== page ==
For Innato’s 72% Jaen bar, it has worked together with a cooperative of farmers from the city of Jaen in the region of Catamarea, north west of Peru. Here, in the highland jungles amid mountainous terrain, warm weather and frequent rain prevail, providing an ideal climate for growing fine cacao.
Innato highlights the unique origins of its cocoa as the source of the resulting unique organoleptic experience and a flavour profile that is unmistakably Peruvian. In 2017, both Innato’s Jaen 72% bar and it’s San Juan de Cheni 72% were recipients of Silver Awards at the Peruvian Salón de Chocolate. These bars in particular provide a fascinating tasting experience demonstrating the profound influence of terroir on taste, both crafted to a similar recipe and with the same cacao percentage. Here, the distinctly different flavours are imparted primarily from the difference in altitude between the two regions where the cocoa is grown. Innato’s texture is characteristic of that of many Latin American bars, where an absence of added cocoa butter that so often give European bars a buttery texture, results in a certain graininess and dryer mouthfeel.
Innato is passionate about showcasing the difference in flavour produced by topographical regional variations in its finished product. From the exotic floral and fruit aromas of north eastern cacao, to the delicate hints of cinnamon that prevail in cacao from the south, to the pale colour and subtle tastes of northern varieties, Innato’s Premium line offers a unique and exciting exploration of Peru.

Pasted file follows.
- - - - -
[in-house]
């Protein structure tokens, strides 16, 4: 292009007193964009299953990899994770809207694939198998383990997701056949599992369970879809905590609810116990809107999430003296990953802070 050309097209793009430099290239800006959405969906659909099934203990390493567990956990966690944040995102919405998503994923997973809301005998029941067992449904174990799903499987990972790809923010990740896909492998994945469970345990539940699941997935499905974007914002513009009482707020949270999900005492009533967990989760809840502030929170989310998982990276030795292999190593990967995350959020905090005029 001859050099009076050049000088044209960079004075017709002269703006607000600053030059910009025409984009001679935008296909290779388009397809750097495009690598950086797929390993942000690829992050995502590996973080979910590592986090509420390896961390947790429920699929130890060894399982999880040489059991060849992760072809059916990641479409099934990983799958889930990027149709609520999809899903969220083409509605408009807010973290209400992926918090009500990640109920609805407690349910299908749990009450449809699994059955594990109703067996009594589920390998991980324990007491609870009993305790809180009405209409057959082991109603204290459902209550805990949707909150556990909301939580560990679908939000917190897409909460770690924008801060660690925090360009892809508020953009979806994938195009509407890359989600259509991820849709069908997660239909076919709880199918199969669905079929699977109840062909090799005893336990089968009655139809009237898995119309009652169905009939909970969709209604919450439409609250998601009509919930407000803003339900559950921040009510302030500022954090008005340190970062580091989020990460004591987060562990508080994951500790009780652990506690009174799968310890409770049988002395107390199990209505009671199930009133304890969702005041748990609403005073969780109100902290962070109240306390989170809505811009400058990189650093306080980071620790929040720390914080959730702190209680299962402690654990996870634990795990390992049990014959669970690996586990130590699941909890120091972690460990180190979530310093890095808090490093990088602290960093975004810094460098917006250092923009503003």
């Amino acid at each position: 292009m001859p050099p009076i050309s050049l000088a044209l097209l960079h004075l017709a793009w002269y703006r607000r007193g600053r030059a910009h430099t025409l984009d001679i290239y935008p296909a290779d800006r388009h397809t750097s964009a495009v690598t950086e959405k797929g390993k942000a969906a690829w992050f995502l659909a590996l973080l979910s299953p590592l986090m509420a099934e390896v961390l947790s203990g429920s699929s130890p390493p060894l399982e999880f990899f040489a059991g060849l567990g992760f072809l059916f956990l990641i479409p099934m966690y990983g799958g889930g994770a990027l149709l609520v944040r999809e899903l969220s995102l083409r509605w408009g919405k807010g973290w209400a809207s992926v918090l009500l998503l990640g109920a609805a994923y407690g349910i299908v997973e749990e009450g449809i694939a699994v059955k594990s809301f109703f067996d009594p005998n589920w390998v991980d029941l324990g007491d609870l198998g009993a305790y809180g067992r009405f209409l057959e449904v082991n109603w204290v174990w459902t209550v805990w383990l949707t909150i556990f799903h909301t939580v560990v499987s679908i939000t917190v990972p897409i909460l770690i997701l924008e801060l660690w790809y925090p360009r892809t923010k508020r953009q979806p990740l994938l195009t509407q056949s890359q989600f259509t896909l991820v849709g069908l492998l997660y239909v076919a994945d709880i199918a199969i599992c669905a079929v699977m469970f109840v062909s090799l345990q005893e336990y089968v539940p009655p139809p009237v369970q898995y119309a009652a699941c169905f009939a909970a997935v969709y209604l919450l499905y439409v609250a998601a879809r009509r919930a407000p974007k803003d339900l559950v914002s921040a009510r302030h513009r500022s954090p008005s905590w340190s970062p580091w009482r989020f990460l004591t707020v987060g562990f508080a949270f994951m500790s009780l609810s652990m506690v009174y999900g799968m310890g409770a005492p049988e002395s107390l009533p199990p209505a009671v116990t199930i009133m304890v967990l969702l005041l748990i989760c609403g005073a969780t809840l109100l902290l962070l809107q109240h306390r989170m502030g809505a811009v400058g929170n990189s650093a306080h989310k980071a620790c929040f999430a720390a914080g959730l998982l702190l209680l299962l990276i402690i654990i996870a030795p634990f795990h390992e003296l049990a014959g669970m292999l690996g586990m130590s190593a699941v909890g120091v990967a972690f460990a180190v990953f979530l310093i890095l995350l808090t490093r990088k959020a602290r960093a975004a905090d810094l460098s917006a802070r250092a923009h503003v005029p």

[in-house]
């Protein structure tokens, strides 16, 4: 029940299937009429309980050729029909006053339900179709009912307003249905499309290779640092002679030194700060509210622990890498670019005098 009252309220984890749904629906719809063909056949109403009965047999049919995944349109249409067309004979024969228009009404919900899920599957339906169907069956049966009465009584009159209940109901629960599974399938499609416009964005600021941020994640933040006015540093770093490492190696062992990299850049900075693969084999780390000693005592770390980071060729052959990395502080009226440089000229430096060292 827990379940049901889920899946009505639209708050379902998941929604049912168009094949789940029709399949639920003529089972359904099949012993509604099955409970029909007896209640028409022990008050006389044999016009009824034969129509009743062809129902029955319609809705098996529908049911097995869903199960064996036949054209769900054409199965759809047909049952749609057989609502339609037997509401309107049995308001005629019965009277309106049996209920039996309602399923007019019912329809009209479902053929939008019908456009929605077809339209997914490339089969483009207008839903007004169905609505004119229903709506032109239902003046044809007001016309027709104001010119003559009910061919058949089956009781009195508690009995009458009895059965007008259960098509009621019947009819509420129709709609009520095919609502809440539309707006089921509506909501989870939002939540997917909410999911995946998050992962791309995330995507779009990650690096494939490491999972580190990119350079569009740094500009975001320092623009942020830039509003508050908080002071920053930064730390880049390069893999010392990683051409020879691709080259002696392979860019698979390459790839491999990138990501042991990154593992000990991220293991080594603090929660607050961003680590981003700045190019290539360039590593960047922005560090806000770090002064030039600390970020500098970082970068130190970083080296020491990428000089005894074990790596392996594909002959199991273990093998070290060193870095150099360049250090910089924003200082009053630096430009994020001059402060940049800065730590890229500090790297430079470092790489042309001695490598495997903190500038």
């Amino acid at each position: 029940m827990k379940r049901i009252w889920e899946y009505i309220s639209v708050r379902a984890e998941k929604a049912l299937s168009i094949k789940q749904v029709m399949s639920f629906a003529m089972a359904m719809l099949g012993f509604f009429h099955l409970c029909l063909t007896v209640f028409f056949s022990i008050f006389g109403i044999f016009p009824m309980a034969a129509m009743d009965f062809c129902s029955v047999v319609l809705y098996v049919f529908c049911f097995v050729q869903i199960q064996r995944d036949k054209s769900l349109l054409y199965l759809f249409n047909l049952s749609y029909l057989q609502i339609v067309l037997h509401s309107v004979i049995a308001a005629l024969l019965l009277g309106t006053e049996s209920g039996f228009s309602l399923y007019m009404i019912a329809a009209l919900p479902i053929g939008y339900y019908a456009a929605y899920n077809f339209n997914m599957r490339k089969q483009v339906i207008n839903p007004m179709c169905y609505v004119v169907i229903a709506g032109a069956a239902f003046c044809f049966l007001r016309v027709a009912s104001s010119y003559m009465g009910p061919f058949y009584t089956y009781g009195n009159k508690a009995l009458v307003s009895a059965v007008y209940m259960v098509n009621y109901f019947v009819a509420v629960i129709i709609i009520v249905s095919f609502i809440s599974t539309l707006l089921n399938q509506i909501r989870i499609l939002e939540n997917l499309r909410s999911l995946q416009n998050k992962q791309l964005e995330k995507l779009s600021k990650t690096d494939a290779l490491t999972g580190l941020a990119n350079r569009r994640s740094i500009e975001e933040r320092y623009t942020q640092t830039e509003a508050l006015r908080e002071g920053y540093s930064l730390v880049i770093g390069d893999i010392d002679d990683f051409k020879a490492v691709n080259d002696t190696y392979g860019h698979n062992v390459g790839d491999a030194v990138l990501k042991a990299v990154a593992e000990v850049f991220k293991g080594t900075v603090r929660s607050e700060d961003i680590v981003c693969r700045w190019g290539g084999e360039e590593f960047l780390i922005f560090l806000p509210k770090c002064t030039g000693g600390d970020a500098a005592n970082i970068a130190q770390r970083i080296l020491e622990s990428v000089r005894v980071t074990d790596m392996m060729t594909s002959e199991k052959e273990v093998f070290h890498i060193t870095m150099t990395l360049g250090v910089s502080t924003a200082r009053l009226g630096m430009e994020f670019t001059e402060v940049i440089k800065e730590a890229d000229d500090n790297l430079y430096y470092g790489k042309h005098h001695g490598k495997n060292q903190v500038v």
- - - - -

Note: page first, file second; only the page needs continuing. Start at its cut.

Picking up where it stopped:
We sat down with Alexandra to find out more about her passion for cacao, and the brand she has helped to build.
How many are there of you?
In the main office within Romex we are 40 people. In our cocoa plant in Chincha there are 38 workers.
What mission have you set yourselves for making chocolate?
Our mission is to make the world aware of Peruvian chocolate offering products that fulfill and satisfy customers, which will in turn improve the quality of life of our farmers, suppliers, customers and employees.
Where do you want to go next? New bars? New beans? New markets?
We want to keep developing new bars with exotic Peruvian origins and enter new markets.
What is the story behind your company name?
Romex- ROM comes from our family name Romero and EX for exporters. We are the second largest exporters of cacao beans in Peru.
Who designed your packaging – and what are you most proud of about your packaging? What inspired your choice of wrapper/mould design?
An agency called Studio A designed our packaging. The term innate comes from the Latin innātus, “to be born in”, and refers to that which is natural, inherent, unlearned, such as your fingerprint which is represented in our packaging. This fingerprint represents that which is innate, which is essentially cocoa that is born with an excellent makeup. The name also refers to the cacao / Romex / Chef, who have an innate passion for cocoa and chocolate, whose process is based on the characteristics of the origin of the product. Also innate to Romex is a commitment to the cocoa farming communities and finally to the product itself in order to develop the market.